5

5th is fifth, 4th is fourth, 3rd is third, 2nd is second. People in races come fifth, fourth, third, and second. Divisions are one fifth, one fourth, one third, and one half?

Why is it one half and not one second, following the ordinal numbers?

  • It's always seemed to me that it should be "tooth" (and "threeth"). – Hot Licks Apr 23 '16 at 12:46
  • @HotLicks Wouldn't that be spelled twoth? – WS2 Apr 23 '16 at 13:20
  • 1
    If you said "one second" instead of "one half", it would be understood as seconds of time, perhaps. i.e. one sixtieth of a minute (1/60, not 160) ;) – NVZ Apr 23 '16 at 15:58
  • @WS2 - Not with my lisp. – Hot Licks Apr 23 '16 at 21:05
6

I suppose because, in the everyday speech of ordinary people, the use of half long predated the other fractions.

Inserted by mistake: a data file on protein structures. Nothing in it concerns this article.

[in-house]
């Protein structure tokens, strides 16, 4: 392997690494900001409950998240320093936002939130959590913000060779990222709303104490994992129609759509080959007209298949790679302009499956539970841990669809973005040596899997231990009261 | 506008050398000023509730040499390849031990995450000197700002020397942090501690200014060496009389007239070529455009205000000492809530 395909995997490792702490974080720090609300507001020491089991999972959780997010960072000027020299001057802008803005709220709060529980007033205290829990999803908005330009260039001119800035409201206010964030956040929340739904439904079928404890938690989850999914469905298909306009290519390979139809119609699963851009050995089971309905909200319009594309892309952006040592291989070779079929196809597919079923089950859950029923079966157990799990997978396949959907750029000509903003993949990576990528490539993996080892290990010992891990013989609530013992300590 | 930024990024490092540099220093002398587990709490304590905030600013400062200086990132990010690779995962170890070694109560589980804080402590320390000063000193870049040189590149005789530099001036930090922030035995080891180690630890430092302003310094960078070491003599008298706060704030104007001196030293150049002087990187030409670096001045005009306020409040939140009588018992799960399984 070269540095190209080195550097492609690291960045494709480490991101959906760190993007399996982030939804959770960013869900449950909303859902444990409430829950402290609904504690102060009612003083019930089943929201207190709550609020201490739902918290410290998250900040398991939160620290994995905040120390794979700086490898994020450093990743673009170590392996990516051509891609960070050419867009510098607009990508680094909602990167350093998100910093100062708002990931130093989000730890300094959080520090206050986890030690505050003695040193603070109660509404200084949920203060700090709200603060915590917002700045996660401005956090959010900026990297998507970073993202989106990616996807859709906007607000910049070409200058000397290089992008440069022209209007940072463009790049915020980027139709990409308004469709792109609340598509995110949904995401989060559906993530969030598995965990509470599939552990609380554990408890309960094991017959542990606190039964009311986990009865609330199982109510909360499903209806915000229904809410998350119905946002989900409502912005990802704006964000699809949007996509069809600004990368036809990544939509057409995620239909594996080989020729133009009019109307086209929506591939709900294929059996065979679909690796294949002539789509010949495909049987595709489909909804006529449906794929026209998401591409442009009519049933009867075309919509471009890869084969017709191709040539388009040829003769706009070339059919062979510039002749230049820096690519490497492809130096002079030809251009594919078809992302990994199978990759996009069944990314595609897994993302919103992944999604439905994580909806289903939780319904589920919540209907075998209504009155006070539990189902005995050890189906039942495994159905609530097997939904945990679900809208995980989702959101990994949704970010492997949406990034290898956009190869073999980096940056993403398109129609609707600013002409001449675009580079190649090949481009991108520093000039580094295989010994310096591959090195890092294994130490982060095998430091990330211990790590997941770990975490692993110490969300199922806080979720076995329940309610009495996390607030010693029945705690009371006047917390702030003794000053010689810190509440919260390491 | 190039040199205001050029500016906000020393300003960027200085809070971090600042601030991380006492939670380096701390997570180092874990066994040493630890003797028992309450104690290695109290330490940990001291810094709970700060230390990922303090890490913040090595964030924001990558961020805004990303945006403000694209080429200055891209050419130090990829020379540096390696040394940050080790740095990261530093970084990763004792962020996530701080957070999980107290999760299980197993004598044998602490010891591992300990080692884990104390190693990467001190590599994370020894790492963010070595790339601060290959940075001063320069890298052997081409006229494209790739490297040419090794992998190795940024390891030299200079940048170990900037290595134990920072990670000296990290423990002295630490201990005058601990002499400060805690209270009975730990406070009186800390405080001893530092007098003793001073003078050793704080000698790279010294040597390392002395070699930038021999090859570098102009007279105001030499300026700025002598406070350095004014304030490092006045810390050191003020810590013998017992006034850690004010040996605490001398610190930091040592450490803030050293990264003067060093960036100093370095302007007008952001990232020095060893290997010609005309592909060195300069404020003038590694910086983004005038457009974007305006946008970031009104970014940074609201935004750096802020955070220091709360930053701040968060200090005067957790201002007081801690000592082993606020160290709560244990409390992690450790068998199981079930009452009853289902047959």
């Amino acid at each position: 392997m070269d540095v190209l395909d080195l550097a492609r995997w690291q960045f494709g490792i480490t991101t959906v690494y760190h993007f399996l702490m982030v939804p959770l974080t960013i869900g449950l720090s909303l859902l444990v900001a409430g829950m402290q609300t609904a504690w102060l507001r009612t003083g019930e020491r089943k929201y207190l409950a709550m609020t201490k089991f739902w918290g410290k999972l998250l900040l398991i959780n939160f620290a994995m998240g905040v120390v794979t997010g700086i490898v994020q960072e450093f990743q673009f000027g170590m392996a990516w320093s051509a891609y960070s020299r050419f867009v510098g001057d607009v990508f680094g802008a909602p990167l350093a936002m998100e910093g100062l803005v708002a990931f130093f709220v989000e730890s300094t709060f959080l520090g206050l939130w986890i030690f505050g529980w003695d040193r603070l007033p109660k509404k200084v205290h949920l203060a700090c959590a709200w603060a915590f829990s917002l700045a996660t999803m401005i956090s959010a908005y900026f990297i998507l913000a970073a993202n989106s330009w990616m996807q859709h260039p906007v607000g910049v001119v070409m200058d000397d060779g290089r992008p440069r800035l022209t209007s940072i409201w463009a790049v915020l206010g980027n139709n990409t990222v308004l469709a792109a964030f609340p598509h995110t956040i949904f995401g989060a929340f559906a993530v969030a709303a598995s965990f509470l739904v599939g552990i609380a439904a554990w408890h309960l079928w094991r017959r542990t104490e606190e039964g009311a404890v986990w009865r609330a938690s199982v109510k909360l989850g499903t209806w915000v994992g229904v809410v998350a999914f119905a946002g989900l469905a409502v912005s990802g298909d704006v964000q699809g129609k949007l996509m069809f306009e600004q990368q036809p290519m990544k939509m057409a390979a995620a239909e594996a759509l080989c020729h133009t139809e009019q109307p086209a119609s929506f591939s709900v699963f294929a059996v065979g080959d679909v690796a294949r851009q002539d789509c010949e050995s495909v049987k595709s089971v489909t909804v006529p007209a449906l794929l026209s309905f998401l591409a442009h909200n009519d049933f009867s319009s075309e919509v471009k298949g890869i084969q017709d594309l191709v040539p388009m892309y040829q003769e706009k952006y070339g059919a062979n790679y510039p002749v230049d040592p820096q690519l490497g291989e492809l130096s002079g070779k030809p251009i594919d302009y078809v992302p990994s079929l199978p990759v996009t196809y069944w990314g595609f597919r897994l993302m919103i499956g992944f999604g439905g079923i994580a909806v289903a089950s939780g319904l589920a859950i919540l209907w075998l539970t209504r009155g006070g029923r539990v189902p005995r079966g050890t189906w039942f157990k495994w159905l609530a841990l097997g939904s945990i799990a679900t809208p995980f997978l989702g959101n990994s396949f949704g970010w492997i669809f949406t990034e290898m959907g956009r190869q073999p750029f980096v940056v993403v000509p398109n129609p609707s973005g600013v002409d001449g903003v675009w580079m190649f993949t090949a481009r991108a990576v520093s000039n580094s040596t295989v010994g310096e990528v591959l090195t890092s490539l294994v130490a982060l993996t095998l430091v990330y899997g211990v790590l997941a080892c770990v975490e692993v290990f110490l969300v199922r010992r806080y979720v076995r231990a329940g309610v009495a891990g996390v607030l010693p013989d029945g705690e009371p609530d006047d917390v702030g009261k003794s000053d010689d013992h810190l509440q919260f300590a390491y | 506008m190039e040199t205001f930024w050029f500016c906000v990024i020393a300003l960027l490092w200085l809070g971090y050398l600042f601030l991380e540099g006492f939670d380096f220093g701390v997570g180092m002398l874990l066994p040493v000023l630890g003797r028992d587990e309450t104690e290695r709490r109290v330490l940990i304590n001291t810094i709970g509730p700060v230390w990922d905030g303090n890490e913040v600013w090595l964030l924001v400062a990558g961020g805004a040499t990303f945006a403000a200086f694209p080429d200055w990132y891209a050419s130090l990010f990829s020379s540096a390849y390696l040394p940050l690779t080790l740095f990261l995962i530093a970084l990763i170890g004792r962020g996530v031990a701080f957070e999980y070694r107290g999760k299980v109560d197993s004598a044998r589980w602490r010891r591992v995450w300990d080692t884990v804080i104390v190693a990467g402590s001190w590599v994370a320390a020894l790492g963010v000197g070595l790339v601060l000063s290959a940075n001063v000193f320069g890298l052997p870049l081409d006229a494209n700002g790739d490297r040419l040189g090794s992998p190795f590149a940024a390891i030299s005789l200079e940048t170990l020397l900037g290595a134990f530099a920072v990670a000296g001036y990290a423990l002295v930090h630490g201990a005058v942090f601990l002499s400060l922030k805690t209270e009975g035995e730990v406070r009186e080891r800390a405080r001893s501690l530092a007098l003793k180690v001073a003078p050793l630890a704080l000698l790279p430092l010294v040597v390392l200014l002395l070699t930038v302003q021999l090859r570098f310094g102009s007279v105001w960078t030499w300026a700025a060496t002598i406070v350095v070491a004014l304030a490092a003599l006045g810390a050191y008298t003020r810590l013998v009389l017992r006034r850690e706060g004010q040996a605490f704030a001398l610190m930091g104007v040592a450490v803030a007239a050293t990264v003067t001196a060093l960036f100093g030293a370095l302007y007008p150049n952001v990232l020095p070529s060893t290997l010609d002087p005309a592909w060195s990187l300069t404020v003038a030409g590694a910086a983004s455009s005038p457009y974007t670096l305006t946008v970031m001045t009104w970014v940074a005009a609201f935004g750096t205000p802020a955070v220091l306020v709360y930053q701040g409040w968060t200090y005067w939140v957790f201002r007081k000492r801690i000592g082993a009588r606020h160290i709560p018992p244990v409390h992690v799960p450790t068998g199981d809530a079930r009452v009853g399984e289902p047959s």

This is the earliest entry in the OED, from the year 835.

Charter in Old Eng. Texts 447, & him man selle an half swulung an ciollan dene.

Whereas the earliest reference to third as a fraction (as opposed to an ordinal number) is from half a millennium later ▸c1384.

Bible (Wycliffite, E.V.) (Douce 369(2)) (1850) 1 Macc. x. 29 Nowe Y assoile ȝou..of tributis, and I forȝeue to ȝou the pricis of salt, and forȝeue crownys, and the thriddis [a1425 L.V. thridde part] of seed.

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